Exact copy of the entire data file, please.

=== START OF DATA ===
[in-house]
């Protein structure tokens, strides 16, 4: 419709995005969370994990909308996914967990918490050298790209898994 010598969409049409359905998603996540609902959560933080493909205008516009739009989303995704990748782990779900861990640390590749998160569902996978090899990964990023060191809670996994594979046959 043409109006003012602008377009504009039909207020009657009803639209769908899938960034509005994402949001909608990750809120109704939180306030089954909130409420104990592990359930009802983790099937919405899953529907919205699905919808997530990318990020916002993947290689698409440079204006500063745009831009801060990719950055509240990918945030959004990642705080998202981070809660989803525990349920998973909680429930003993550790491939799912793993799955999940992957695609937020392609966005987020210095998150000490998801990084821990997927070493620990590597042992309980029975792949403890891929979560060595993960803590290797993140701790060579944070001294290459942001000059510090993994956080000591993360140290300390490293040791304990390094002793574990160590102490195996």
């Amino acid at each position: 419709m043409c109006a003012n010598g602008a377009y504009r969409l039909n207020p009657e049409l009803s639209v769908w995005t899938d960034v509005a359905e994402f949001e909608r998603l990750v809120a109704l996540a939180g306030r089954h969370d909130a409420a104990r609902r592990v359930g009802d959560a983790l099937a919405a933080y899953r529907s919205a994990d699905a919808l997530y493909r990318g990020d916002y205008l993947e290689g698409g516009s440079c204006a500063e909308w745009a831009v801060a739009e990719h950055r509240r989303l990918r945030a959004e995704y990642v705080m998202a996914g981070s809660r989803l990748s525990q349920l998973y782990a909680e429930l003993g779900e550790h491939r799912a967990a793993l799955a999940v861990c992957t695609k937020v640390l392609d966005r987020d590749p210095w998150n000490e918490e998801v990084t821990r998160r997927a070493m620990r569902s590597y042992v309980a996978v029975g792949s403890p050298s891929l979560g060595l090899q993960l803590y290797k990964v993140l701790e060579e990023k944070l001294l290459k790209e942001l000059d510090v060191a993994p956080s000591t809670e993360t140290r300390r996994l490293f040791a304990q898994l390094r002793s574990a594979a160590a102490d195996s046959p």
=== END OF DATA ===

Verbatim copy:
[in-house]
């Protein structure tokens, strides 16, 4: 419709995005969370994990909308996914967990918490050298790209898994 010598969409049409359905998603996540609902959560933080493909205008516009739009989303995704990748782990779900861990640390590749998160569902996978090899990964990023060191809670996994594979046959 043409109006003012602008377009504009039909207020009657009803639209769908899938960034509005994402949001909608990750809120109704939180306030089954909130409420104990592990359930009802983790099937919405899953529907919205699905919808997530990318990020916002993947290689698409440079204006500063745009831009801060990719950055509240990918945030959004990642705080998202981070809660989803525990349920998973909680429930003993550790491939799912793993799955999940992957695609937020392609966005987020210095998150000490998801990084821990997927070493620990590597042992309980029975792949403890891929979560060595993960803590290797993140701790060579944070001294290459942001000059510090993994956080000591993360140290300390490293040791304990390094002793574990160590102490195996």
């Amino acid at each position: 419709m043409c109006a003012n010598g602008a377009y504009r969409l039909n207020p009657e049409l009803s639209v769908w995005t899938d960034v509005a359905e994402f949001e909608r998603l990750v809120a109704l996540a939180g306030r089954h969370d909130a409420a104990r609902r592990v359930g009802d959560a983790l099937a919405a933080y899953r529907s919205a994990d699905a919808l997530y493909r990318g990020d916002y205008l993947e290689g698409g516009s440079c204006a500063e909308w745009a831009v801060a739009e990719h950055r509240r989303l990918r945030a959004e995704y990642v705080m998202a996914g981070s809660r989803l990748s525990q349920l998973y782990a909680e429930l003993g779900e550790h491939r799912a967990a793993l799955a999940v861990c992957t695609k937020v640390l392609d966005r987020d590749p210095w998150n000490e918490e998801v990084t821990r998160r997927a070493m620990r569902s590597y042992v309980a996978v029975g792949s403890p050298s891929l979560g060595l090899q993960l803590y290797k990964v993140l701790e060579e990023k944070l001294l290459k790209e942001l000059d510090v060191a993994p956080s000591t809670e993360t140290r300390r996994l490293f040791a304990q898994l390094r002793s574990a594979a160590a102490d195996s046959p």